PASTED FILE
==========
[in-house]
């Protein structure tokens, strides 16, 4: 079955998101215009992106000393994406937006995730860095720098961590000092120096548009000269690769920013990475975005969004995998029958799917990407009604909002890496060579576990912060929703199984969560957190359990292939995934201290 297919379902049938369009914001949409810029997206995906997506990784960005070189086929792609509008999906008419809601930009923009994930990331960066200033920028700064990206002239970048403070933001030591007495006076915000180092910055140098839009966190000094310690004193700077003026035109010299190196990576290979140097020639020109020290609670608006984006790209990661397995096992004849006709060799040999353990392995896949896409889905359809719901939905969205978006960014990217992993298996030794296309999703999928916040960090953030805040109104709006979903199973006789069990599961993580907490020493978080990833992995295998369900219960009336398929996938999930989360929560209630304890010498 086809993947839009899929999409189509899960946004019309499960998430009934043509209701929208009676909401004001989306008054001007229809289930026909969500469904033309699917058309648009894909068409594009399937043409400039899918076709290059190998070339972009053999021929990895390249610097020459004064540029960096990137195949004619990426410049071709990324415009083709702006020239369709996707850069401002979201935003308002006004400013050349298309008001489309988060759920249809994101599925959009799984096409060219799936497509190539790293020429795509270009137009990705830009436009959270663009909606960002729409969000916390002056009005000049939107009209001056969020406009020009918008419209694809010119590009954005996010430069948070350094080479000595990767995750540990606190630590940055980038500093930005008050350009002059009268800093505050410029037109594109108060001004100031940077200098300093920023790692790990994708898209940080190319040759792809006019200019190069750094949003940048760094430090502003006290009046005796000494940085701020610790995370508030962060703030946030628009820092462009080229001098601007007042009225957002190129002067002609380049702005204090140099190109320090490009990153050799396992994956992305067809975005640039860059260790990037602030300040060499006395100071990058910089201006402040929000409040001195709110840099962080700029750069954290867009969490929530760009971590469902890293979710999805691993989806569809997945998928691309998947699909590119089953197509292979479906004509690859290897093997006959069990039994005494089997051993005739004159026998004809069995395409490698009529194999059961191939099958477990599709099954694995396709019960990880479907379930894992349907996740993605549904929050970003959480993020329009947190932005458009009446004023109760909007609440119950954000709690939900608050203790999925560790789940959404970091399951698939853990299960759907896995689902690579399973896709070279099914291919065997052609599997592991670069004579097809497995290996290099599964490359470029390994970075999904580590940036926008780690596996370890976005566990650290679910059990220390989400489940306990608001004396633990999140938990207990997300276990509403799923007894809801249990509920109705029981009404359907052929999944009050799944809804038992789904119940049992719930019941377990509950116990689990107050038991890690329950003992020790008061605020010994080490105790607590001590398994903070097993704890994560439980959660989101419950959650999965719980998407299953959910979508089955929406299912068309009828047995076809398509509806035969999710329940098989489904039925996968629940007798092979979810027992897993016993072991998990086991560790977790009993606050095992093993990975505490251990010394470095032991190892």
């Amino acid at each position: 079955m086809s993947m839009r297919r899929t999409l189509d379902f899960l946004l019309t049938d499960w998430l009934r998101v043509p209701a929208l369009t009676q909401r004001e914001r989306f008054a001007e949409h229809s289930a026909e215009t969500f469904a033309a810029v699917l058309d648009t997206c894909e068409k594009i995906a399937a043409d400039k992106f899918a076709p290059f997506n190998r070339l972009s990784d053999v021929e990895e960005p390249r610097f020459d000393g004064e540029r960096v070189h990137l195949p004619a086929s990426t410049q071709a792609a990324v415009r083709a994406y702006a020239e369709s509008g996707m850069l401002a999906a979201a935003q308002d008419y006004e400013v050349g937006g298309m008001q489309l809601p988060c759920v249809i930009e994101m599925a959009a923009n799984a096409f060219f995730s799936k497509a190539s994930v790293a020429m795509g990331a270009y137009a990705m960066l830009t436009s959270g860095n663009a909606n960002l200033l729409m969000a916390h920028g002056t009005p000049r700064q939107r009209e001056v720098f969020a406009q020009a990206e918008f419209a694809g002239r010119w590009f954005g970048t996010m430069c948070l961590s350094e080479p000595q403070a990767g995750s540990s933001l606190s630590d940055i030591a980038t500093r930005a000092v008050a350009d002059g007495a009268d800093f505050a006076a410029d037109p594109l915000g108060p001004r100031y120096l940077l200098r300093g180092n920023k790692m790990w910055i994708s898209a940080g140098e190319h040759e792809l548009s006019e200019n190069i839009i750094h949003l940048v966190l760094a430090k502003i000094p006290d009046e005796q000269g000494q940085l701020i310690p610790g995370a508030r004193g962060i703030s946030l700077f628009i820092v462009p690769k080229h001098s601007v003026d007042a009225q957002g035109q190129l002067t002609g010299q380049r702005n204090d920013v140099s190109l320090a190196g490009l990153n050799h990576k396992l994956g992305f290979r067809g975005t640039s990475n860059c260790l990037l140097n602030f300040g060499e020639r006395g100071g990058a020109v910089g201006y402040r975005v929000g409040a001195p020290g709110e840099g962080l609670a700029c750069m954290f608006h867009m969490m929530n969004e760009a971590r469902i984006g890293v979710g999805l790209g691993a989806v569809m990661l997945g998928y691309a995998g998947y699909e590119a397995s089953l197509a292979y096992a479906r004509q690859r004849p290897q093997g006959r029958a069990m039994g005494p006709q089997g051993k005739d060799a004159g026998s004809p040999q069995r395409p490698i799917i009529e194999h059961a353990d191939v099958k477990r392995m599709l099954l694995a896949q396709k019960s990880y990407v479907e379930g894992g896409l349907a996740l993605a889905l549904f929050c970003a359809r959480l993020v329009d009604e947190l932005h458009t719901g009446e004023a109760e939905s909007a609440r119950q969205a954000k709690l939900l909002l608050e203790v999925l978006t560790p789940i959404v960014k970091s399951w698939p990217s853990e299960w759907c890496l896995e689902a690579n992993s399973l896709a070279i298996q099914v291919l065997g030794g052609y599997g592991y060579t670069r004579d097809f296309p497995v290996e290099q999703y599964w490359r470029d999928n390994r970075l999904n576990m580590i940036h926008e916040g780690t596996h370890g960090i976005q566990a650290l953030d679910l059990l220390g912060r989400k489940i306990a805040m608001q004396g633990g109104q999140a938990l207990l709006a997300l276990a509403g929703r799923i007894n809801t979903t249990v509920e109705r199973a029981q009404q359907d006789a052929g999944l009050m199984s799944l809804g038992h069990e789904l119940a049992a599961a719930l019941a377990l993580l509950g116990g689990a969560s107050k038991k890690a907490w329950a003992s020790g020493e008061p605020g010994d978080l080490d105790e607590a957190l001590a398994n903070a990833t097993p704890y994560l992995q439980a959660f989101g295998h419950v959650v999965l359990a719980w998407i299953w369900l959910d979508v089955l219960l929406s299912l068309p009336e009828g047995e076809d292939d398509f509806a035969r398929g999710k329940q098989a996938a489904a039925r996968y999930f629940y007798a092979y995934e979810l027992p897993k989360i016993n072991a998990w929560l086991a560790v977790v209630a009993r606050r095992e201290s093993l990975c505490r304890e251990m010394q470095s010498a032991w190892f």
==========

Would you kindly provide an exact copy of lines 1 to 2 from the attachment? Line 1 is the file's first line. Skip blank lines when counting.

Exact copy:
[in-house]
């Protein structure tokens, strides 16, 4: 079955998101215009992106000393994406937006995730860095720098961590000092120096548009000269690769920013990475975005969004995998029958799917990407009604909002890496060579576990912060929703199984969560957190359990292939995934201290 297919379902049938369009914001949409810029997206995906997506990784960005070189086929792609509008999906008419809601930009923009994930990331960066200033920028700064990206002239970048403070933001030591007495006076915000180092910055140098839009966190000094310690004193700077003026035109010299190196990576290979140097020639020109020290609670608006984006790209990661397995096992004849006709060799040999353990392995896949896409889905359809719901939905969205978006960014990217992993298996030794296309999703999928916040960090953030805040109104709006979903199973006789069990599961993580907490020493978080990833992995295998369900219960009336398929996938999930989360929560209630304890010498 086809993947839009899929999409189509899960946004019309499960998430009934043509209701929208009676909401004001989306008054001007229809289930026909969500469904033309699917058309648009894909068409594009399937043409400039899918076709290059190998070339972009053999021929990895390249610097020459004064540029960096990137195949004619990426410049071709990324415009083709702006020239369709996707850069401002979201935003308002006004400013050349298309008001489309988060759920249809994101599925959009799984096409060219799936497509190539790293020429795509270009137009990705830009436009959270663009909606960002729409969000916390002056009005000049939107009209001056969020406009020009918008419209694809010119590009954005996010430069948070350094080479000595990767995750540990606190630590940055980038500093930005008050350009002059009268800093505050410029037109594109108060001004100031940077200098300093920023790692790990994708898209940080190319040759792809006019200019190069750094949003940048760094430090502003006290009046005796000494940085701020610790995370508030962060703030946030628009820092462009080229001098601007007042009225957002190129002067002609380049702005204090140099190109320090490009990153050799396992994956992305067809975005640039860059260790990037602030300040060499006395100071990058910089201006402040929000409040001195709110840099962080700029750069954290867009969490929530760009971590469902890293979710999805691993989806569809997945998928691309998947699909590119089953197509292979479906004509690859290897093997006959069990039994005494089997051993005739004159026998004809069995395409490698009529194999059961191939099958477990599709099954694995396709019960990880479907379930894992349907996740993605549904929050970003959480993020329009947190932005458009009446004023109760909007609440119950954000709690939900608050203790999925560790789940959404970091399951698939853990299960759907896995689902690579399973896709070279099914291919065997052609599997592991670069004579097809497995290996290099599964490359470029390994970075999904580590940036926008780690596996370890976005566990650290679910059990220390989400489940306990608001004396633990999140938990207990997300276990509403799923007894809801249990509920109705029981009404359907052929999944009050799944809804038992789904119940049992719930019941377990509950116990689990107050038991890690329950003992020790008061605020010994080490105790607590001590398994903070097993704890994560439980959660989101419950959650999965719980998407299953959910979508089955929406299912068309009828047995076809398509509806035969999710329940098989489904039925996968629940007798092979979810027992897993016993072991998990086991560790977790009993606050095992093993990975505490251990010394470095032991190892």